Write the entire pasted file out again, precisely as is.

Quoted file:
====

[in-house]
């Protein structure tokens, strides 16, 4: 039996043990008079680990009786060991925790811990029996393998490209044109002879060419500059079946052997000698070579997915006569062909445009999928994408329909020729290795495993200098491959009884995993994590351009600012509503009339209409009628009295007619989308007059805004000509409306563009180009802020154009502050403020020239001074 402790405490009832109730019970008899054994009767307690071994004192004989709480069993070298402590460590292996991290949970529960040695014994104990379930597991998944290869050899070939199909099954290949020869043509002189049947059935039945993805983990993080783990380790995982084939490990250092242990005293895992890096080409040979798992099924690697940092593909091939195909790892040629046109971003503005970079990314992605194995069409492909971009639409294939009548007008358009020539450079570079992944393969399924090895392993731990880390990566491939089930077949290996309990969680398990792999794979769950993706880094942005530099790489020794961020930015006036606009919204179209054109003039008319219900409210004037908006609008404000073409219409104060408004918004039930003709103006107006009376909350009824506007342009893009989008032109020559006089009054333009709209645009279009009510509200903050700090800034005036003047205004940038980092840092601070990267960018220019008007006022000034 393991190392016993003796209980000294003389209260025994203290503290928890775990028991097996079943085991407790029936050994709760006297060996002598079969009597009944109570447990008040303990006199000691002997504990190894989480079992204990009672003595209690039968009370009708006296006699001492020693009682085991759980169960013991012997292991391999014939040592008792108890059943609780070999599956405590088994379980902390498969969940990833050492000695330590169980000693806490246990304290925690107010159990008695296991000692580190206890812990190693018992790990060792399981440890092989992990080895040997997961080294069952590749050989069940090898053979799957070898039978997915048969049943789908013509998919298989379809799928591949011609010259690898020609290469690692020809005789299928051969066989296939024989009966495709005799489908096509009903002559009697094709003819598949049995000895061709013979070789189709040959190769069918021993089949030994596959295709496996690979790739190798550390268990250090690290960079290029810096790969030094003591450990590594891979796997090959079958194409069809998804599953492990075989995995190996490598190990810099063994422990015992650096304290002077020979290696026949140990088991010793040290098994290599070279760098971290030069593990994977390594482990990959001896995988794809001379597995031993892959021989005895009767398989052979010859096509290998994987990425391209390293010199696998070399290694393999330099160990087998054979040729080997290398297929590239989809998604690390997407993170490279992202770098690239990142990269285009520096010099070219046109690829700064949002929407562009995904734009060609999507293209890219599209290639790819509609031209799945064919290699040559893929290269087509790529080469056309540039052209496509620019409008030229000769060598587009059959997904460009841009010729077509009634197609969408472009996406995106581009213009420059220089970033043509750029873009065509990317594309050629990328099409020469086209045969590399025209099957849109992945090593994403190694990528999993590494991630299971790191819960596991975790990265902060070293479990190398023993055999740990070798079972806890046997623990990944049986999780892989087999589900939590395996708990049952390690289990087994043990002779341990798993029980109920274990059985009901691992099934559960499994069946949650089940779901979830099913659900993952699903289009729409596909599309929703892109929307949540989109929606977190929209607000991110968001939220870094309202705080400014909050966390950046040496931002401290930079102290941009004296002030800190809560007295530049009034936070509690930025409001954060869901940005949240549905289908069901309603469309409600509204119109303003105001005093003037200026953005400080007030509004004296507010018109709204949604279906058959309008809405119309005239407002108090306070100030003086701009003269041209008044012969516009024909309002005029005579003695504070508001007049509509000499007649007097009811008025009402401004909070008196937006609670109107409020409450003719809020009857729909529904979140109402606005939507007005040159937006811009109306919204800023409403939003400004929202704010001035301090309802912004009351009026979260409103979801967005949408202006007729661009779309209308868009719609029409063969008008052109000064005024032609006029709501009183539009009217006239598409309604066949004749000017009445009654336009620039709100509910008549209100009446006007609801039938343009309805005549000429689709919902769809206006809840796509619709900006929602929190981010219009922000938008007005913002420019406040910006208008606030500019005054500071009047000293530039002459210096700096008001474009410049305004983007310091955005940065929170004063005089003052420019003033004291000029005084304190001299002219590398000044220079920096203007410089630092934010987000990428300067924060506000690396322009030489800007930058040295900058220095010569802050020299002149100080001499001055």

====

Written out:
[in-house]
């Protein structure tokens, strides 16, 4: 039996043990008079680990009786060991925790811990029996393998490209044109002879060419500059079946052997000698070579997915006569062909445009999928994408329909020729290795495993200098491959009884995993994590351009600012509503009339209409009628009295007619989308007059805004000509409306563009180009802020154009502050403020020239001074 402790405490009832109730019970008899054994009767307690071994004192004989709480069993070298402590460590292996991290949970529960040695014994104990379930597991998944290869050899070939199909099954290949020869043509002189049947059935039945993805983990993080783990380790995982084939490990250092242990005293895992890096080409040979798992099924690697940092593909091939195909790892040629046109971003503005970079990314992605194995069409492909971009639409294939009548007008358009020539450079570079992944393969399924090895392993731990880390990566491939089930077949290996309990969680398990792999794979769950993706880094942005530099790489020794961020930015006036606009919204179209054109003039008319219900409210004037908006609008404000073409219409104060408004918004039930003709103006107006009376909350009824506007342009893009989008032109020559006089009054333009709209645009279009009510509200903050700090800034005036003047205004940038980092840092601070990267960018220019008007006022000034 393991190392016993003796209980000294003389209260025994203290503290928890775990028991097996079943085991407790029936050994709760006297060996002598079969009597009944109570447990008040303990006199000691002997504990190894989480079992204990009672003595209690039968009370009708006296006699001492020693009682085991759980169960013991012997292991391999014939040592008792108890059943609780070999599956405590088994379980902390498969969940990833050492000695330590169980000693806490246990304290925690107010159990008695296991000692580190206890812990190693018992790990060792399981440890092989992990080895040997997961080294069952590749050989069940090898053979799957070898039978997915048969049943789908013509998919298989379809799928591949011609010259690898020609290469690692020809005789299928051969066989296939024989009966495709005799489908096509009903002559009697094709003819598949049995000895061709013979070789189709040959190769069918021993089949030994596959295709496996690979790739190798550390268990250090690290960079290029810096790969030094003591450990590594891979796997090959079958194409069809998804599953492990075989995995190996490598190990810099063994422990015992650096304290002077020979290696026949140990088991010793040290098994290599070279760098971290030069593990994977390594482990990959001896995988794809001379597995031993892959021989005895009767398989052979010859096509290998994987990425391209390293010199696998070399290694393999330099160990087998054979040729080997290398297929590239989809998604690390997407993170490279992202770098690239990142990269285009520096010099070219046109690829700064949002929407562009995904734009060609999507293209890219599209290639790819509609031209799945064919290699040559893929290269087509790529080469056309540039052209496509620019409008030229000769060598587009059959997904460009841009010729077509009634197609969408472009996406995106581009213009420059220089970033043509750029873009065509990317594309050629990328099409020469086209045969590399025209099957849109992945090593994403190694990528999993590494991630299971790191819960596991975790990265902060070293479990190398023993055999740990070798079972806890046997623990990944049986999780892989087999589900939590395996708990049952390690289990087994043990002779341990798993029980109920274990059985009901691992099934559960499994069946949650089940779901979830099913659900993952699903289009729409596909599309929703892109929307949540989109929606977190929209607000991110968001939220870094309202705080400014909050966390950046040496931002401290930079102290941009004296002030800190809560007295530049009034936070509690930025409001954060869901940005949240549905289908069901309603469309409600509204119109303003105001005093003037200026953005400080007030509004004296507010018109709204949604279906058959309008809405119309005239407002108090306070100030003086701009003269041209008044012969516009024909309002005029005579003695504070508001007049509509000499007649007097009811008025009402401004909070008196937006609670109107409020409450003719809020009857729909529904979140109402606005939507007005040159937006811009109306919204800023409403939003400004929202704010001035301090309802912004009351009026979260409103979801967005949408202006007729661009779309209308868009719609029409063969008008052109000064005024032609006029709501009183539009009217006239598409309604066949004749000017009445009654336009620039709100509910008549209100009446006007609801039938343009309805005549000429689709919902769809206006809840796509619709900006929602929190981010219009922000938008007005913002420019406040910006208008606030500019005054500071009047000293530039002459210096700096008001474009410049305004983007310091955005940065929170004063005089003052420019003033004291000029005084304190001299002219590398000044220079920096203007410089630092934010987000990428300067924060506000690396322009030489800007930058040295900058220095010569802050020299002149100080001499001055």